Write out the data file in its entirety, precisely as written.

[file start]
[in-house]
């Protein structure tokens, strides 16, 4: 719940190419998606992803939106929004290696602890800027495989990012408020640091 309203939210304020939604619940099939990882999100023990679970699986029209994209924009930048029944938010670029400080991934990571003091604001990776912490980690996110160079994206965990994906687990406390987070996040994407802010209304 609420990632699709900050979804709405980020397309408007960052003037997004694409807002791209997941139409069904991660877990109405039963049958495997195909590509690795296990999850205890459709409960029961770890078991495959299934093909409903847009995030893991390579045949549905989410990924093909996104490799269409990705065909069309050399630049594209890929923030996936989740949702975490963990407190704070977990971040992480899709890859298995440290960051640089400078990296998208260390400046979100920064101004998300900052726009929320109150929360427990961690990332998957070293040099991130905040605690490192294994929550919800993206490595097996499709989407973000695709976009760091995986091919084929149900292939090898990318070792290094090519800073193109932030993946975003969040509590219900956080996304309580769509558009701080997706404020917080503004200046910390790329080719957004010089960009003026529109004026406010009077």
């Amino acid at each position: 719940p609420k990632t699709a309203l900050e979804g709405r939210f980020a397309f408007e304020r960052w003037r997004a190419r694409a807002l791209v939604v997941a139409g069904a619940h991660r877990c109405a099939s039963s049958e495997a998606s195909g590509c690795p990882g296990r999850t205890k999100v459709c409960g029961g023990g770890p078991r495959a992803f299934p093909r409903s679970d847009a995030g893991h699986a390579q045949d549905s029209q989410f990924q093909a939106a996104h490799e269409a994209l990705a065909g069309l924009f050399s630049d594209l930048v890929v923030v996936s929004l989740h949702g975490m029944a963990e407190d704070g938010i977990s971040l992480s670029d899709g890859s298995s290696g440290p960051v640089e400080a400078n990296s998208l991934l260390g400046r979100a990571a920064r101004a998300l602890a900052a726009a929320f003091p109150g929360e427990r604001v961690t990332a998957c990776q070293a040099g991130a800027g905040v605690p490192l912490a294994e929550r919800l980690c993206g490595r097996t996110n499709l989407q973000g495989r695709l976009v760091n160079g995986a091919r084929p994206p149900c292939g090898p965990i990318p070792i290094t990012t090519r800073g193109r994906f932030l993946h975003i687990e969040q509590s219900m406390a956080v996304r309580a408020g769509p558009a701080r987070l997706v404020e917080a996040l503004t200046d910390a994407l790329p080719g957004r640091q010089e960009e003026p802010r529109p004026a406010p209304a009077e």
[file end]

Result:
[in-house]
């Protein structure tokens, strides 16, 4: 719940190419998606992803939106929004290696602890800027495989990012408020640091 309203939210304020939604619940099939990882999100023990679970699986029209994209924009930048029944938010670029400080991934990571003091604001990776912490980690996110160079994206965990994906687990406390987070996040994407802010209304 609420990632699709900050979804709405980020397309408007960052003037997004694409807002791209997941139409069904991660877990109405039963049958495997195909590509690795296990999850205890459709409960029961770890078991495959299934093909409903847009995030893991390579045949549905989410990924093909996104490799269409990705065909069309050399630049594209890929923030996936989740949702975490963990407190704070977990971040992480899709890859298995440290960051640089400078990296998208260390400046979100920064101004998300900052726009929320109150929360427990961690990332998957070293040099991130905040605690490192294994929550919800993206490595097996499709989407973000695709976009760091995986091919084929149900292939090898990318070792290094090519800073193109932030993946975003969040509590219900956080996304309580769509558009701080997706404020917080503004200046910390790329080719957004010089960009003026529109004026406010009077």
């Amino acid at each position: 719940p609420k990632t699709a309203l900050e979804g709405r939210f980020a397309f408007e304020r960052w003037r997004a190419r694409a807002l791209v939604v997941a139409g069904a619940h991660r877990c109405a099939s039963s049958e495997a998606s195909g590509c690795p990882g296990r999850t205890k999100v459709c409960g029961g023990g770890p078991r495959a992803f299934p093909r409903s679970d847009a995030g893991h699986a390579q045949d549905s029209q989410f990924q093909a939106a996104h490799e269409a994209l990705a065909g069309l924009f050399s630049d594209l930048v890929v923030v996936s929004l989740h949702g975490m029944a963990e407190d704070g938010i977990s971040l992480s670029d899709g890859s298995s290696g440290p960051v640089e400080a400078n990296s998208l991934l260390g400046r979100a990571a920064r101004a998300l602890a900052a726009a929320f003091p109150g929360e427990r604001v961690t990332a998957c990776q070293a040099g991130a800027g905040v605690p490192l912490a294994e929550r919800l980690c993206g490595r097996t996110n499709l989407q973000g495989r695709l976009v760091n160079g995986a091919r084929p994206p149900c292939g090898p965990i990318p070792i290094t990012t090519r800073g193109r994906f932030l993946h975003i687990e969040q509590s219900m406390a956080v996304r309580a408020g769509p558009a701080r987070l997706v404020e917080a996040l503004t200046d910390a994407l790329p080719g957004r640091q010089e960009e003026p802010r529109p004026a406010p209304a009077e």